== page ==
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Scottish Conservatives call for a “skills revolution”

The Scottish Conservatives will today (Tuesday) use their parliamentary time to call for cross-party support to back a “skills revolution” in Scotland.

It follows Ruth Davidson’s keynote speech at party conference last month when she backed a new skills participation age of 18 for Scotland, and backed new measures to improve skills for all age groups.

The Scottish Conservative motion today calls on the SNP Government to use its powers to introduce a new policy framework to boost skills.

It also slams the failure of the SNP Government to deliver sustainable growth.

It comes five days after the Scottish Fiscal Commission announced there could be a £1bn black hole in the Scottish Government’s budget thanks to lower than expected tax receipts.


Dean Lockhart, the Scottish Conservative shadow economy secretary said:

“The Scottish Conservatives will use our debating time in the Scottish Parliament to promote a series of measures – measures which the Scottish Government has full power to implement – to set a new direction in economic policy.

“The need for a new economic model for Scotland has never been greater.

“The forecasts from the Scottish Fiscal Commission last week showed that Scotland’s economic under-performance is set to continue. We are facing £1 billion lower tax revenues as a result.

“The Fraser of Allander Institute has made clear that we need to focus on the opportunities facing our economy.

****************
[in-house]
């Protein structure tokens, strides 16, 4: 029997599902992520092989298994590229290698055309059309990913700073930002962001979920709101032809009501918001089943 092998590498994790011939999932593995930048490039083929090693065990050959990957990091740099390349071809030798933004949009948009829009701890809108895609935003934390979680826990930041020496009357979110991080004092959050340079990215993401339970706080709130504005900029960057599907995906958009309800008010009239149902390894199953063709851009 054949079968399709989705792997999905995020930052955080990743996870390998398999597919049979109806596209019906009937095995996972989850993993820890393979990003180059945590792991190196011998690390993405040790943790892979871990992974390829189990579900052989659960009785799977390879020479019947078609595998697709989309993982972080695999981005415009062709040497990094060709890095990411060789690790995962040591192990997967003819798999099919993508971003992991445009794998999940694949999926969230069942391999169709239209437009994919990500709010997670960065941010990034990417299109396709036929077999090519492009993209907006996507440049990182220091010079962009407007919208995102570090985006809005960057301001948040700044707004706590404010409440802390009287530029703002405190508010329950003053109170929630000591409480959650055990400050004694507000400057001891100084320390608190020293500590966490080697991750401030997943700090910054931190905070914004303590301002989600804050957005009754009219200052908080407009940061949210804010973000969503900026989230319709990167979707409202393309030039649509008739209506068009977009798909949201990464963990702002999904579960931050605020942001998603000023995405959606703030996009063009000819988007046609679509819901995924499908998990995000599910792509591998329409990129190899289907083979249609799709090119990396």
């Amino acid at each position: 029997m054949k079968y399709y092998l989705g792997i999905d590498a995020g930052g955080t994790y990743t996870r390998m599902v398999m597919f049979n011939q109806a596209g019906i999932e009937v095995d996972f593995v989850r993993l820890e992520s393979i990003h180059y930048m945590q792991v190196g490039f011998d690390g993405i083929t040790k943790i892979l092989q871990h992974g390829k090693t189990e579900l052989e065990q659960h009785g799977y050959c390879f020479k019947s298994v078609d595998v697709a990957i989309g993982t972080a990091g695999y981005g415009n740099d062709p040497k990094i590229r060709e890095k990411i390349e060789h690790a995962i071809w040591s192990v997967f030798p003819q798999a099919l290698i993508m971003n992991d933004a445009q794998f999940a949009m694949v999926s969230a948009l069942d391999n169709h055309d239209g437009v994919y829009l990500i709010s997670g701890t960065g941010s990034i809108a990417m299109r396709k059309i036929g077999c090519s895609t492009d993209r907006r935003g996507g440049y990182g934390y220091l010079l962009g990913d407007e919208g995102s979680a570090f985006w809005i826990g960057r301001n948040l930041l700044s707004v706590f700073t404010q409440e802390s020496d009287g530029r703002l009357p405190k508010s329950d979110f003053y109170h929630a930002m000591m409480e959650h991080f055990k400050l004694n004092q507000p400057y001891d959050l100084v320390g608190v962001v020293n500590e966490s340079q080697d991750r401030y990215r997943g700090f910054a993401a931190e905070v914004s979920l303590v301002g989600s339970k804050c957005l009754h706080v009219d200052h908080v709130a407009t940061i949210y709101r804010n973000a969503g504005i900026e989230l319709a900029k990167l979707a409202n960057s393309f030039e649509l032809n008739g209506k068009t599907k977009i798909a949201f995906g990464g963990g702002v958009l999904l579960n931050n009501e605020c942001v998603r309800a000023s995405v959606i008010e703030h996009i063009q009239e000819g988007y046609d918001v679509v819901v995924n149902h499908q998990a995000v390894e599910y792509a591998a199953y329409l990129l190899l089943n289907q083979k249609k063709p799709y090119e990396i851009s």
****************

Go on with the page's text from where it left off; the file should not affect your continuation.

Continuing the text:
“The Scottish Conservatives want to lead the discussion of those challenges and opportunities.

“That includes the need for a skills revolution so that people have the training opportunities they need for a well-paid decent job throughout their working lives.”



Notes to editors:

The full text of the motion is below: 

“That the Parliament notes with concern that economic growth continues to trail behind the rest of the UK and long-term growth rates for Scotland;  recognises that the Scottish Government’s Economic Strategy has failed to deliver sustainable growth, meet productivity targets or create a high-wage economy; acknowledges the need to address the skills gap in the economy through a comprehensive new approach to skills and training; and calls on the Scottish Government to use its existing powers to introduce a new policy framework to address the structural challenges facing the Scottish economy.”

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